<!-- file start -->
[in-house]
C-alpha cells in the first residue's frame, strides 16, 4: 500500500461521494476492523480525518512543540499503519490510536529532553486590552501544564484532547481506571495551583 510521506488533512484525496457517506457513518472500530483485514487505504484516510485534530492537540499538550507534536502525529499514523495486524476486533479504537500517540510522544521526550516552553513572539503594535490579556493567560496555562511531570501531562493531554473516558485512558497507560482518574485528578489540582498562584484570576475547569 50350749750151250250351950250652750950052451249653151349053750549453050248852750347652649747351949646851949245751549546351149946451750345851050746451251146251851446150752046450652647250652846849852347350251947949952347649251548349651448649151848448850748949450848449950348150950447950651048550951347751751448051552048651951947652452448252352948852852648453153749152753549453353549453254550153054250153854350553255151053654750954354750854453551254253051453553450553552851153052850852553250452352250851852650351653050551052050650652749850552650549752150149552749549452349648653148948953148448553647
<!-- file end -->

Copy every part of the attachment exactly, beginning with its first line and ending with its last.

[in-house]
C-alpha cells in the first residue's frame, strides 16, 4: 500500500461521494476492523480525518512543540499503519490510536529532553486590552501544564484532547481506571495551583 510521506488533512484525496457517506457513518472500530483485514487505504484516510485534530492537540499538550507534536502525529499514523495486524476486533479504537500517540510522544521526550516552553513572539503594535490579556493567560496555562511531570501531562493531554473516558485512558497507560482518574485528578489540582498562584484570576475547569 50350749750151250250351950250652750950052451249653151349053750549453050248852750347652649747351949646851949245751549546351149946451750345851050746451251146251851446150752046450652647250652846849852347350251947949952347649251548349651448649151848448850748949450848449950348150950447950651048550951347751751448051552048651951947652452448252352948852852648453153749152753549453353549453254550153054250153854350553255151053654750954354750854453551254253051453553450553552851153052850852553250452352250851852650351653050551052050650652749850552650549752150149552749549452349648653148948953148448553647